Results 1 to 8 of 8

Thread: keg stem cleaning

  1. #1
    Join Date
    Nov 2002
    Location
    Mammoth Lakes, CA
    Posts
    71

    keg stem cleaning

    Hello,
    Will anyone share their keg stem cleaning procedures? Such as,

    How often do you pull your stems?
    What is the fastest way to get the (snap) ring off a sanke keg?
    What type of acid is best to scrub the beer stone off?
    Thank you

  2. #2
    Join Date
    Nov 2007
    Posts
    53

    spear cleaning

    If the kegs are used, Id pull them all. Micromatic has the tool to remove the ring. They say you should replace them everytime you remove them. I think its BS. I use a phosphoric/ nitric blend in my keg washer instead of caustic, so I dont worry about beer stone. Id pull the spears if the keg leaks or the beer got an infection, but normally I follow the mantra.....if the keg aint broke, dont fix it.

  3. #3
    Join Date
    Dec 2008
    Location
    Williamsburg, Va
    Posts
    136
    St. Pats sells a Sanke spear removal tool also for around $75. It comes with 4 little knives to aid in removal but be careful. I accidentally jammed one under my fingernail once. That felt great! I don't think I've ever said that many expletives. (I might have made some up). Anyway, I wash with Caustic and Phos Acid, then check every 6 months/year. And I like to check new kegs also.

    Geoff

  4. #4
    Join Date
    Jan 2003
    Location
    Palau
    Posts
    1,615
    I like MaltAlchemist's approach with the acid keg cleaner. I've used Five Star Acid #5/#6 with good results. Because you can clean in a CO2 environment, it helps save gas too. Try to include a spear cleaning cycle in your keg cleaning schedule. This would be a slow trickle of acid that won't spray over the keg bottom, but instead slowly washes down the sides of spear.
    Phillip Kelm--Palau Brewing Company Manager--
    Worldwide Brewery Installations
    www.GitcheGumeeBreweryServices.com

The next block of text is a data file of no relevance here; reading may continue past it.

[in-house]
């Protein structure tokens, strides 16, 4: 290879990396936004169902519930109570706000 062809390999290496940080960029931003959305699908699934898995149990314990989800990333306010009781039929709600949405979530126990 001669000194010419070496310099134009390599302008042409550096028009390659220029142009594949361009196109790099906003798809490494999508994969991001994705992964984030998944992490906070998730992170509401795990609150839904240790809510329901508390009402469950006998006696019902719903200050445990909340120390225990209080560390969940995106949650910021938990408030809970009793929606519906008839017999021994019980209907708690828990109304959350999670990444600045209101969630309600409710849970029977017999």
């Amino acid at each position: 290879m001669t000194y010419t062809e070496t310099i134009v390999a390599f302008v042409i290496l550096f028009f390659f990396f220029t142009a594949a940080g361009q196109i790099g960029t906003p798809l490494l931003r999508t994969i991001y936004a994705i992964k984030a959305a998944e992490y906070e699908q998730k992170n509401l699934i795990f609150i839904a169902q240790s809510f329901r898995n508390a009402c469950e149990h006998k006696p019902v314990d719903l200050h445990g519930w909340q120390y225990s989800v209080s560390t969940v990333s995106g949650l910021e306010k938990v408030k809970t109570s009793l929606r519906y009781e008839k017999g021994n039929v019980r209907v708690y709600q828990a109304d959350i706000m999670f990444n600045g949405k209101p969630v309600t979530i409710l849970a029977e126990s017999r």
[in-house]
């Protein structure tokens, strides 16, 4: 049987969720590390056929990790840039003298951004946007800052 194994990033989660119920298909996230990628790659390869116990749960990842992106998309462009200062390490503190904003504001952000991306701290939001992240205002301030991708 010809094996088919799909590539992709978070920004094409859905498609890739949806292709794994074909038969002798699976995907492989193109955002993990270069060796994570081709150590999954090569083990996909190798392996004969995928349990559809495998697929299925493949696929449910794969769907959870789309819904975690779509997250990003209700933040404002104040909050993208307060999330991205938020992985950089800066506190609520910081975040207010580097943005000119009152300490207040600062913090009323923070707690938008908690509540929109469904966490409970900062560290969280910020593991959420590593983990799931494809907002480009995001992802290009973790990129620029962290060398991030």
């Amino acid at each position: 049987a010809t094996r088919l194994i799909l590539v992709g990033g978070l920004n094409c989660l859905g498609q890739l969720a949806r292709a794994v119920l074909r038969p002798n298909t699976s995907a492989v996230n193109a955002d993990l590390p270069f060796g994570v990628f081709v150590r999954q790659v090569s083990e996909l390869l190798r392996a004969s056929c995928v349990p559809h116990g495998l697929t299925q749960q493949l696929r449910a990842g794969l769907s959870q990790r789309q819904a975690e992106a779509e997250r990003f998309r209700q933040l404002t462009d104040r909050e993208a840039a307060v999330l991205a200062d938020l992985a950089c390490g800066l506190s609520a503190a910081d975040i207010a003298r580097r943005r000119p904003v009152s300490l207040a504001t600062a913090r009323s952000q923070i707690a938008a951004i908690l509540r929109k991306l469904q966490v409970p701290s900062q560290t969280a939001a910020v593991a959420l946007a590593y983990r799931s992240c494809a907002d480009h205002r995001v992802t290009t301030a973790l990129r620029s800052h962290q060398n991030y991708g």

5. #5
    Join Date
    Jun 2004
    Location
    Kenai, Alaska
    Posts
    43
    I do the shake method. As the kegs are in the wash cycle I grab two at a time and shake them back and forth. This seems to do a good job.

    Frank Kassik
    Kassik's Kenai Brew Stop

  6. #6
    Join Date
    Dec 2005
    Location
    charleston, sc
    Posts
    93
    The shake method sounds good w/ acid as a hot wash. But if you take your kegs apart every once in a while you can go to sleep w/out having nightmares!
    Use a small (but good) flat head screwdriver to pry the ring out and use the keg spear tool to replace it.
    COAST Brewing Company
    SC Brewer's Association

  7. #7
    Join Date
    May 2006
    Location
    St. Louis, mo
    Posts
    59
    I would definitely get the set of spear removal tools. With practice and the correct tools you will find you could practically remove them in your sleep. Although, for more difficult snap-ring removal, you may need an awl-type tool to get inside the tab on the end of the ring while using the proper knives to get ahold of it. We ground down an old broken screwdriver to give us a tiny-but flat-end.

    Make sure to take care with any of these tools, however. The method is designed to encourage puncture wounds, which are so much more painful than plain-old lacerations.

    Each week we pull the spear and inspect some kegs to see how well the cip cycle is working. This gives us some assurance things are working properly.

    In addition, we use kegs to collect and pitch yeast. Each one of those kegs is opened up and inspected every time it is cleaned and before it is used for pitching. That happens every week for a number of kegs dedicated for yeast. This also gives us some additional information on how well the cip cycle is being run.

    Basically, get the proper tools to inspect the kegs. Run tests and inspect your kegs until you are comfortable with the process you are using. Don't rely on what the manuals or manufacturers recommend. Verify the results and verify the repeatability. From that point, if you follow the same process you should get reliably repeatable results. But verify with regular inspections-the frequency and number of kegs you inspect will depend on your comfort and cooperage.

  8. #8
    Join Date
    Oct 2003
    Location
    Santa Rosa CA USA
    Posts
    962
    The Micromatic removal tool that is just a rubber handle with a flat piece of stainless works great at something like 10 bucks...not from the normal Micromatic, but the division that makes valves and sells the replacement valve parts.
    A medium pair of channel locks is my favorite re-installation tool-convenient and quick.

Posting Permissions

  • You may not post new threads
  • You may not post replies
  • You may not post attachments
  • You may not edit your posts
  •